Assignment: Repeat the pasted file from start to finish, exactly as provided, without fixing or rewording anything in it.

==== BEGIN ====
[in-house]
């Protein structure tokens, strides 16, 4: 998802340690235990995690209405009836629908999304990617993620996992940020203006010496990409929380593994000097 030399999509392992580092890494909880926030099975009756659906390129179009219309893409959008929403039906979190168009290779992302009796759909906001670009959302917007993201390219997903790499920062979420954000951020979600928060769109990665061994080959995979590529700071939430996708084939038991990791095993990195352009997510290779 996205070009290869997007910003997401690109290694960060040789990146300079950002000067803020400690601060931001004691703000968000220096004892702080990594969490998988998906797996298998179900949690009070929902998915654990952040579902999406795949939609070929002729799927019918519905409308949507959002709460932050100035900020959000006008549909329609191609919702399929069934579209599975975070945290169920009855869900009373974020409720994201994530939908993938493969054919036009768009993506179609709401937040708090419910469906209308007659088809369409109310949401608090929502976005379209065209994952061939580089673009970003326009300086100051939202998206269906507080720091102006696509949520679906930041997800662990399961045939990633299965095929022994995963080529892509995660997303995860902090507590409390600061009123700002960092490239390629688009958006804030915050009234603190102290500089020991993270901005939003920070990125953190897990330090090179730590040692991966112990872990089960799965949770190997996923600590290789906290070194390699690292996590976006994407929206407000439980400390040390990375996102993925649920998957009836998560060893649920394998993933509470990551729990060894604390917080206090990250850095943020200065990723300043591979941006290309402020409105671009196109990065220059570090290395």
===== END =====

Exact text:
[in-house]
């Protein structure tokens, strides 16, 4: 998802340690235990995690209405009836629908999304990617993620996992940020203006010496990409929380593994000097 030399999509392992580092890494909880926030099975009756659906390129179009219309893409959008929403039906979190168009290779992302009796759909906001670009959302917007993201390219997903790499920062979420954000951020979600928060769109990665061994080959995979590529700071939430996708084939038991990791095993990195352009997510290779 996205070009290869997007910003997401690109290694960060040789990146300079950002000067803020400690601060931001004691703000968000220096004892702080990594969490998988998906797996298998179900949690009070929902998915654990952040579902999406795949939609070929002729799927019918519905409308949507959002709460932050100035900020959000006008549909329609191609919702399929069934579209599975975070945290169920009855869900009373974020409720994201994530939908993938493969054919036009768009993506179609709401937040708090419910469906209308007659088809369409109310949401608090929502976005379209065209994952061939580089673009970003326009300086100051939202998206269906507080720091102006696509949520679906930041997800662990399961045939990633299965095929022994995963080529892509995660997303995860902090507590409390600061009123700002960092490239390629688009958006804030915050009234603190102290500089020991993270901005939003920070990125953190897990330090090179730590040692991966112990872990089960799965949770190997996923600590290789906290070194390699690292996590976006994407929206407000439980400390040390990375996102993925649920998957009836998560060893649920394998993933509470990551729990060894604390917080206090990250850095943020200065990723300043591979941006290309402020409105671009196109990065220059570090290395």